• Matchstick Fries: The popular term for julienne fries.
  • Newfie Fries: A dish originating in Newfoundland: fries, dressing (turkey stuffing made with summer savory) and gravy. One variation adds ground beef or hot dogs and cheese.
  • Oven Fries: “Fries” that are baked in the oven instead of fried.
  • Patatje Oorlog: A Dutch dish of fries with eight or more sauces—anything from chopped raw onion and relishes to mayonnaise and peanut sauce. Some establishments provide up to 40 different condiment variations. Patatje oorlong is Dutch for “French fries war.”

  • Potato Wedges: Fries made from large, wedge-shaped chunks of potato, often unpeeled. Regional terms include jojos and tater babies. The wedges can be baked instead of fried. Popular condiments include barbecue sauce, brown sauce, gravy, ketchup, mayonnaise, ranch dressing, sour cream and sweet chili sauce.
  • Poutine: A Canadian dish from rural Quebec that tops French fries with fresh cheese curds (sometimes grated cheese), covered with hot gravy. Disco fries, from New England, are a variation.
  • Seasoned Fries: French fries coated with spices. Black pepper, garlic powder, chili flakes, onion powder and paprika are popular, but you can make curry fries, basil-dill fries or whatever you find appealing.
  • Shoestring Fries: Another term for julienne fries, the thinnest cut.
  • Steak Fries: These are thicker-cut fries—baton or wider—often cooked with the skin on. They can be fried or coated with spices and baked.
  • Sweet Potato Fries: Made from sweet potatoes, typically in the julienne or shoestring cut.
  • Texas Fries or Texas-Style Fries: Steak fries with the skin on.
  • Tornado Fries: A shape invented by the Tornado Fries company and copied by others. They are made from a single potato cut with a gadget into a one-piece spiral, which is fried on 18- or 26-inch skewers. Sometimes they are wrapped around a foot-long hot dog.
  • Tots or Tater Tots: Small cylinders made from deep-fried, grated potatoes. “Tater Tots” is a trademark of Ore-Ida, which invented the little potato bites in 1953. Here’s a recipe to make your own baked tots.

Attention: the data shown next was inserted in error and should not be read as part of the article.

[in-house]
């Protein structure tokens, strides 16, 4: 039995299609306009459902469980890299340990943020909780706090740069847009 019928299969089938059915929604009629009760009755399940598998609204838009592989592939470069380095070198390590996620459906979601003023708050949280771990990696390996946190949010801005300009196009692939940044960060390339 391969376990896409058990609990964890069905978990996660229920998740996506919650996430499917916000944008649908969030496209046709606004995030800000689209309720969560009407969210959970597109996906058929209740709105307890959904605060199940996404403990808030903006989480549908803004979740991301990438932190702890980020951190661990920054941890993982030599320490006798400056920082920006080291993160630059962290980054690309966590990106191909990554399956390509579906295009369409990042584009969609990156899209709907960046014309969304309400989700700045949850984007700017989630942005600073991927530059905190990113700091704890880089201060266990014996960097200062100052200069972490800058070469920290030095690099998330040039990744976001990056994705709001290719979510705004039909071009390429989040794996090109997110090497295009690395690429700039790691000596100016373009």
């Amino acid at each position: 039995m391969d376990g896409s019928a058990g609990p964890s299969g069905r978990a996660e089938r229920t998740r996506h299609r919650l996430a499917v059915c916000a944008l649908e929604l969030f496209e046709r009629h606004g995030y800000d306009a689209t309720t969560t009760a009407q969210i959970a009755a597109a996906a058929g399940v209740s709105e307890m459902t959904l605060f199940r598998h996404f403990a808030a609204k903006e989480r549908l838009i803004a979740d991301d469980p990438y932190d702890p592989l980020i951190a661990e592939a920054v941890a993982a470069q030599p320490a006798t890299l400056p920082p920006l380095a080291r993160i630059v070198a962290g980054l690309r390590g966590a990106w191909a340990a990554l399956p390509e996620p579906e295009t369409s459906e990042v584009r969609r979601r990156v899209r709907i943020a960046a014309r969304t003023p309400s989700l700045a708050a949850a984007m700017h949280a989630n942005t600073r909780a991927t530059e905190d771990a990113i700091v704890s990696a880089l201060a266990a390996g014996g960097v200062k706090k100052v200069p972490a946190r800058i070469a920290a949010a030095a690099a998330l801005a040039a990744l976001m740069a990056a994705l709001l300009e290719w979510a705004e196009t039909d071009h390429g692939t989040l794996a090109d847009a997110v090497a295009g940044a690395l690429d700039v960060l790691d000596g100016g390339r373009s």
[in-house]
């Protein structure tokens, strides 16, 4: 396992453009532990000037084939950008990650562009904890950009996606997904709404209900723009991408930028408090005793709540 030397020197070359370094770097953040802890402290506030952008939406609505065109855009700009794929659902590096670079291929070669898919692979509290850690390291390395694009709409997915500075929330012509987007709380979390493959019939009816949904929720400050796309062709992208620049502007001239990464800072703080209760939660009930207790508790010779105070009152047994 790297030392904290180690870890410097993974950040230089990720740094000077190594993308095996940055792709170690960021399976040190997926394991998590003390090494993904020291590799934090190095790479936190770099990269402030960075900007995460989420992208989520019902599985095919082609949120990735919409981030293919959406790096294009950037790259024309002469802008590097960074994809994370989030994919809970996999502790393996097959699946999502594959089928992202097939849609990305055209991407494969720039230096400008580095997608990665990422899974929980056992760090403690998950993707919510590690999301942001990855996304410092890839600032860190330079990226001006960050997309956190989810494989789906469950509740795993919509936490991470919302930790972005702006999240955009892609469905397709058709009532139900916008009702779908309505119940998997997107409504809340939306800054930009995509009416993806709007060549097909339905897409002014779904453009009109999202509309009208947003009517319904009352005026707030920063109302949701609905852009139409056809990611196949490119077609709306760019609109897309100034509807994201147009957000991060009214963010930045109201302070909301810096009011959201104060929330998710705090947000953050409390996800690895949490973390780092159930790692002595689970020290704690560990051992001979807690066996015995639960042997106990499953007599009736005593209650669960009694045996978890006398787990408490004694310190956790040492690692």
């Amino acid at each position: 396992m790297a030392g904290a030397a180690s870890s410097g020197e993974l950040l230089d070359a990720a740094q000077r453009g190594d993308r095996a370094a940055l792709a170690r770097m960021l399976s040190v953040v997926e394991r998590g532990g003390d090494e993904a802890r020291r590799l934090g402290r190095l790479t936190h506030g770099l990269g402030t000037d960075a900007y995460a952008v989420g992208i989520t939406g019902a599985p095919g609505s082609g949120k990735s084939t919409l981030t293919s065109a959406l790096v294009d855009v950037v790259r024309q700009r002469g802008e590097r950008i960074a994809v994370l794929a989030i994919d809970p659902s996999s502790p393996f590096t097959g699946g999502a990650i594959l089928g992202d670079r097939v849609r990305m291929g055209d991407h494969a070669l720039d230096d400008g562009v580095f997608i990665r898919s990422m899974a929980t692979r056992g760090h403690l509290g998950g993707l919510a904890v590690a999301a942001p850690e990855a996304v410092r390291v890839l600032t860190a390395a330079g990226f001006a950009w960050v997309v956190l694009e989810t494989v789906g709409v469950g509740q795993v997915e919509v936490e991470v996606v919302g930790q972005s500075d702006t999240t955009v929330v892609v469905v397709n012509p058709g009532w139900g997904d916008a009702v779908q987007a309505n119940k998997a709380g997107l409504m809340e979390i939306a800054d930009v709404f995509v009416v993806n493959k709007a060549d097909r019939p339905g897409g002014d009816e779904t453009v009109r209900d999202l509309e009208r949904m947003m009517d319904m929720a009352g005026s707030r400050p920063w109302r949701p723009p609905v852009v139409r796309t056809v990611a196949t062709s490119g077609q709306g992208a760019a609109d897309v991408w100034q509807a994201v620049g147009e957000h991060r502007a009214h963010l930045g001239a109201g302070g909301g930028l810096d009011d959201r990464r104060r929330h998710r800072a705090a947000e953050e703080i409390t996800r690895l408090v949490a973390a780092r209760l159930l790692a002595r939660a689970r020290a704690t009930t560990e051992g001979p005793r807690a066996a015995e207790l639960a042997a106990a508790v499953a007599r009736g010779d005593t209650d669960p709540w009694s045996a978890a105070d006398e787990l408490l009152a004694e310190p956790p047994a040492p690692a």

• Waffle Fries or Waffle Cut Fries: French fries cut with a special tool into a criss-cross pattern. In France they’re called pommes gaufrettes (gaufrette is the French word for waffle).
  • Wavy Fries: Another term for curly fries.

    Potatoes originated in Peru and spread to other parts of Latin America. Fried potatoes—cooking potatoes in fat over a fire—is a practice thousands of years old.

    Potatoes were “discovered” and brought back to Europe by the Spanish conquistadors—where they were uses as hog feed! The French were convinced that potatoes caused leprosy, and French Parliament banned cultivation of potatoes in 1748.

    A French army medical officer named Antoine-Augustine Parmentier was forced to eat potatoes as a POW, and discovered their culinary potential. Through his efforts, in 1772, the Paris Faculty of Medicine finally proclaimed that potatoes were edible for humans—though it took a famine in 1785 for the French to start eating them in earnest.

    In 1802, Thomas Jefferson’s White House chef, Honoré Julien, a Frenchman, served “potatoes served in the French manner” at a state dinner. The potatoes were “deep-fried while raw, in small cuttings.” French fries had arrived. By the early 20th century, the term “French fried,” meaning “deep-fried,” was being used for other foods as well (onion rings and zucchini sticks, anyone?)